Because, let’s not kid ourselves. The opposition to gay marriage is fueled almost entirely by a socially-conservative interpretation of the Bible. Conservative religious groups from across the country filed briefs in support of the DOMA ban. And you can be sure that, much like in California during the Proposition 8 debate, conservative religious money and operatives will descend on Iowa in an attempt to overturn the Court’s decision.

The Court was very clear in making the distinction between a religious marriage and a civil marriage. The Court was in no way requiring any church to change its’ doctrines or beliefs to accept gay marriages. But the Court did rule that state law – the law that is supposed to apply to everyone equally – could not deny gay couples the same benefits that straight couples receive.

Of course, there has been much weeping and gnashing of teeth as a result of this decision. Prepare for a chorus of discussion on how the fabric of society is being assaulted, children are in peril, and marriage is doomed.

Perhaps I’m just dense, but I’m struggling to see how my marriage to Mrs. Law-Talking Guy is threatened in any way by a gay couple getting married – even though gay-marriage opponents apparently think my marriage isn’t all that legitimate anyway. And let’s think for a minute about the whole “sanctity of marriage” thing.

One of the most popular shows – meaning the one that straight people watch more than about any other – on television now is ABC’s “The Bachelor.” We’re all obsessed with a show where one guy gets to canoodle on camera with 25 gorgeous women in an attempt to “find the love of his life” and have a fairy-tale wedding. I struggle to see how that doesn’t denigrate the sanctity of marriage more than a committed gay couple.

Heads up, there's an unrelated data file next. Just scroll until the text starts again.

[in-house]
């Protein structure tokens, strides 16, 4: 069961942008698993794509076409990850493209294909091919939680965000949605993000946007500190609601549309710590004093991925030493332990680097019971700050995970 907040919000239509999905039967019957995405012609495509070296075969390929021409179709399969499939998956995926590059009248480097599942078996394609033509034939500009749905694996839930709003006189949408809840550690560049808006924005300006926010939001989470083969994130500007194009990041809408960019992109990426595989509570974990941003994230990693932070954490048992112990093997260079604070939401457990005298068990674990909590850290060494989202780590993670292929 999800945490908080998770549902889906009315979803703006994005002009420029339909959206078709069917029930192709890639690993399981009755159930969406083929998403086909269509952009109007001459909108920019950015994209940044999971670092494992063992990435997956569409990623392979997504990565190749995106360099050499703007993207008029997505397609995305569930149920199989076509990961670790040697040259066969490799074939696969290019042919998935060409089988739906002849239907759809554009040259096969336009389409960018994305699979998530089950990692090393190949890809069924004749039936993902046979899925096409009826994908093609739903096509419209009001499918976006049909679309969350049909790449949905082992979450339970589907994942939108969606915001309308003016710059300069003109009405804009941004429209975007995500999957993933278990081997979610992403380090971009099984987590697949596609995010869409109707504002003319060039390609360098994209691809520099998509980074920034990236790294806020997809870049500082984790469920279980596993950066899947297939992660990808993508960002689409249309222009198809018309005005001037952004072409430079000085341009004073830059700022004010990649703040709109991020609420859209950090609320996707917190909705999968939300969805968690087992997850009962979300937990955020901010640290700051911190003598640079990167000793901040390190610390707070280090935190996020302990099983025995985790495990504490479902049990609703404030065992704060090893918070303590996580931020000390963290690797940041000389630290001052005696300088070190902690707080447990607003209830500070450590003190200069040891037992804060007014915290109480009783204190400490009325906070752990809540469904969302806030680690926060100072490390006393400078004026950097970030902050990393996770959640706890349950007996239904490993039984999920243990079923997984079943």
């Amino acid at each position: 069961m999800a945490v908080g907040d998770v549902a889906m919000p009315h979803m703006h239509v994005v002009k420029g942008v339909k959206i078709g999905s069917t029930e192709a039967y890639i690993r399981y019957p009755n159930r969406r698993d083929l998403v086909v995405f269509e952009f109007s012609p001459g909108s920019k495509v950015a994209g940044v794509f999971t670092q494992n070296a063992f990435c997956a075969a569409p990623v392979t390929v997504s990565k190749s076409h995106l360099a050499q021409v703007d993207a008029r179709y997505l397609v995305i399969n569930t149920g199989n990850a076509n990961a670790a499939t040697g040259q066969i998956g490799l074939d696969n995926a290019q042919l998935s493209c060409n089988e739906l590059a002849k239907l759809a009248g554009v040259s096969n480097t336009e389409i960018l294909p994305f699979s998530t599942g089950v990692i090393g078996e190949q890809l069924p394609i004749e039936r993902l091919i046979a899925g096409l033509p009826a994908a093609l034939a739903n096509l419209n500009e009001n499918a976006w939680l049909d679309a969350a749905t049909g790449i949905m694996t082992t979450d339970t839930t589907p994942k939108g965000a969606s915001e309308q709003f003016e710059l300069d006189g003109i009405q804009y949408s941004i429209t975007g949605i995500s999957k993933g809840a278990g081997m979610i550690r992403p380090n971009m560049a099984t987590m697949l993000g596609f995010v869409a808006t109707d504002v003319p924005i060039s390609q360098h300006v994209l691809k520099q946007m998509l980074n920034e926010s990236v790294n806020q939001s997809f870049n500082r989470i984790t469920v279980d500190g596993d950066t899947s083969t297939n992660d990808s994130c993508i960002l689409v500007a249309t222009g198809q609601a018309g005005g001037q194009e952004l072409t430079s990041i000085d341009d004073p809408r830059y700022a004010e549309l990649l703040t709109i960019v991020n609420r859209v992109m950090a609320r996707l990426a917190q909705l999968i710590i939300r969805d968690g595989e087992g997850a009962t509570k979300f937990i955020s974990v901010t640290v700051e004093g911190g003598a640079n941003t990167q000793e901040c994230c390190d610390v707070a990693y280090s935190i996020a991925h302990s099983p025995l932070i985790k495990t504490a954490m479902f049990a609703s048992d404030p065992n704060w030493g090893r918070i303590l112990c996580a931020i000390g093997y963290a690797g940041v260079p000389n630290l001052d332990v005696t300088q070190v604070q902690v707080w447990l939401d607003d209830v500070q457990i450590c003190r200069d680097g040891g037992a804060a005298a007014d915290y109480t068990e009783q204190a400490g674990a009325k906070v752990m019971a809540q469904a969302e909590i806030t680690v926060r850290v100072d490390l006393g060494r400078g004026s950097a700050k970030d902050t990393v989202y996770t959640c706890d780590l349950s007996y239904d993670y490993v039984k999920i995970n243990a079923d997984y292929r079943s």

I do have some concerns about the edges of the legal analysis for cases of bigamy and other types of relationships. But ultimately, I believe the Iowa Supreme Court is on the right side of history. A generation ago, we had a very similar debate about interracial marriages. Many of the same arguments against gay marriages were used against interracial marriages. Most of us now couldn’t imagine a world where it would be illegal to marry someone of a different race. I suspect a generation from now we will look back on gay marriage prohibition in the same light.